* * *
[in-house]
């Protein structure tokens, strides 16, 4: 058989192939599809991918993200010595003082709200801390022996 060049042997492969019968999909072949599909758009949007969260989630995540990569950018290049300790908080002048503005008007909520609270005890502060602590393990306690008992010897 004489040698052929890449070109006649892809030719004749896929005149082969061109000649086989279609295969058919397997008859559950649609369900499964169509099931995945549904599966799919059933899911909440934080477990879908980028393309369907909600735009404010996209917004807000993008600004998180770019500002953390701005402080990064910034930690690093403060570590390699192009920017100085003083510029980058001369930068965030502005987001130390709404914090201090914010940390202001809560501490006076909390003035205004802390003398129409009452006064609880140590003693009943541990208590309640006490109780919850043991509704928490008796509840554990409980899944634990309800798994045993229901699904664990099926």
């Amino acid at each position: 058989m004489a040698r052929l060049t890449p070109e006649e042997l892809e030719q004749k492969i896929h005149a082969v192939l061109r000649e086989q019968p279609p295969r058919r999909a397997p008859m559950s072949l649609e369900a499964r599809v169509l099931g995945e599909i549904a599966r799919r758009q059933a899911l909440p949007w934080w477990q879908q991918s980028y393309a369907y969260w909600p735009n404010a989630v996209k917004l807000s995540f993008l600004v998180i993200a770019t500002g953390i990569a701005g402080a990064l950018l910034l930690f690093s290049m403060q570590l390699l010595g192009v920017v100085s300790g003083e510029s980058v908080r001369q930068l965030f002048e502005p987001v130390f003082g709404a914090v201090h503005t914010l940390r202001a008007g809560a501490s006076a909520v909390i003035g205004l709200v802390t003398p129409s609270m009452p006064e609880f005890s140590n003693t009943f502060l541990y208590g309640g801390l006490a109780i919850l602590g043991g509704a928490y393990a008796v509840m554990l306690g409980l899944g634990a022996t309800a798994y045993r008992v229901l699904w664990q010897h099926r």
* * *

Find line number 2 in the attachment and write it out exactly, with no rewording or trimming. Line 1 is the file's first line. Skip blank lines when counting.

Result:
């Protein structure tokens, strides 16, 4: 058989192939599809991918993200010595003082709200801390022996 060049042997492969019968999909072949599909758009949007969260989630995540990569950018290049300790908080002048503005008007909520609270005890502060602590393990306690008992010897 004489040698052929890449070109006649892809030719004749896929005149082969061109000649086989279609295969058919397997008859559950649609369900499964169509099931995945549904599966799919059933899911909440934080477990879908980028393309369907909600735009404010996209917004807000993008600004998180770019500002953390701005402080990064910034930690690093403060570590390699192009920017100085003083510029980058001369930068965030502005987001130390709404914090201090914010940390202001809560501490006076909390003035205004802390003398129409009452006064609880140590003693009943541990208590309640006490109780919850043991509704928490008796509840554990409980899944634990309800798994045993229901699904664990099926």